Dean Singleton wins the day, for now
Author: - January 2, 2009 - Updated: January 2, 2009
By Percy Conarroe
After six years, the Joint Operating Agreement between the Denver Post and the Rocky Mountain News, designed to save the latter, is grinding down, a financial failure. News owner Scripps wants out, even if it means shuttering the News
Self-styled newspaper critics can pontificate all over the place about blame, cause and effect, but in the driver’s seat is Dean Singleton, a brilliant print-media magnate who is just too smart for them and — so far — also is too smart for his growing list of competitors, including the once-mighty Scripps.
Singleton, who is noted for playing his cards close to his vest, deserves credit for his guts, energy and tenacity. He can play either side of the JOA game, and is apparently taking the minority role in daily newspapers in Detroit, Salt Lake City and Charleston, W.V.
His privately held company, MediaNews Group, has blossomed into one of America’s largest predominantly paid-circulation newspaper chains. He owns, operates or has his fingers in at least 60 dailies and 97 non-dailies.
Critics can holler, “Monopoly!” But, realistically, the newspaper business is so tough today that many of these communities might not have any local newspaper of record were it not for Singleton. They all can’t be winners.
In Colorado, besides the Post, MediaNews Group owns or operates at least five dailies and six non-dailies. That’s still fewer than the six dailies and seven non-dailies owned by Swift Communications — although Swift, based in Reno, Nev., just closed down Carbondale’s weekly Valley Journal.
It remains to be seen how far Singleton can extend his newspaper empire before it — with other newspaper chains — collapses under the weight of numbing declines in the industry and the economy.
These crippling factors combine to make it almost impossible for start-up newspapers to succeed, even in non-competitive markets.
It’s no secret that Singleton chairs the Denver Newspaper Agency, which controls both Denver dailies and his other Colorado affiliates. The newspaper business is not your ordinary creature, yet it has one thing in common with most other commercial enterprises — the person who allocates the money usually gets to call the shots.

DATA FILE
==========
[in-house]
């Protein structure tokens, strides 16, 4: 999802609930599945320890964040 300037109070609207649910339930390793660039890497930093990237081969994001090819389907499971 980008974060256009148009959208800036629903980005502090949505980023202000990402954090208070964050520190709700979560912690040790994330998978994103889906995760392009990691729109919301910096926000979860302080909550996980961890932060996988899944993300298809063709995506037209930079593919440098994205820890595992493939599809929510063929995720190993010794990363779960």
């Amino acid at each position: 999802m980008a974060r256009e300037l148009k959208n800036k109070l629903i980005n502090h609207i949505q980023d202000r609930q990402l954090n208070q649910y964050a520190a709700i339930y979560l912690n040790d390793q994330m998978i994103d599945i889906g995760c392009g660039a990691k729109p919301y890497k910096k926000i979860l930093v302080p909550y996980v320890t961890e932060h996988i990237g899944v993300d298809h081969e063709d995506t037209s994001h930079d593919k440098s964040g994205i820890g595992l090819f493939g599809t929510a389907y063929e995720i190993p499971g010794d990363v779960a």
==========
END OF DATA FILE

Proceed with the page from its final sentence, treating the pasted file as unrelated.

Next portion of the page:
Still, the lack of full, transparent financial disclosure by both principals in this Denver fight to the finish is troublesome. Reports kept saying all along that the Post was making money while the News was losing its shirt. How could that be?
Scripps’ other Colorado newspapers, the Boulder Daily Camera, the Colorado Daily and the Broomfield Enterprise, also are in the DNA mix — and the Camera announced Dec. 18 that it is doing nicely financially.
Critics can quibble over page-size affecting advertising revenue (News=tabloid vs. Post=journal). But that should make no difference if — under the JOA — the combined total was supposed to be split. Both, as do most dailies, overcharge for classifieds and capitalize on obituaries. And those are not good ways to foster the image of a caring press that serves its public.
Retail businesses started moving away from run-of-press advertising years ago when newspapers — dailies especially — decided to deliver preprinted inserts by the ton at discounted prices. In the Denver market, where circulation has held pretty well, considering, there may not be enough run-of-press advertising left for two major dailies to wrap their news and commentary around. In contrast, the Wall Street Journal and USA Today seem to thrive without inserts.
Couple that complication with the unforgiving Internet, and it’s doubly unlikely that any sane publisher would want to face off with Singleton in Denver, whether in or out of a JOA. Under the current JOA with the News, he has veto power over any successor thereto. All parties involved, including the Justice Department, signed off on that stipulation. So that’s that.
For some of us with printer’s ink and metal in our veins (mine comes from 50 years of editing and publishing Colorado small-town newspapers) the answer to whether Denver can continue to have competing major daily newspapers lies within its retail business establishments and their advertising agencies. It’s their decision. And, so far, they’ve said no.
Newspapers get results, but they cannot publish on good wishes alone. Wake up, Denver!
Percy Conarroe served as president of the Colorado Press Association in 1981, and is an honorary lifetime member. Before retiring in 1998, he and his family published the Louisville Times, Lafayette News, Erie Review and Superior Observer.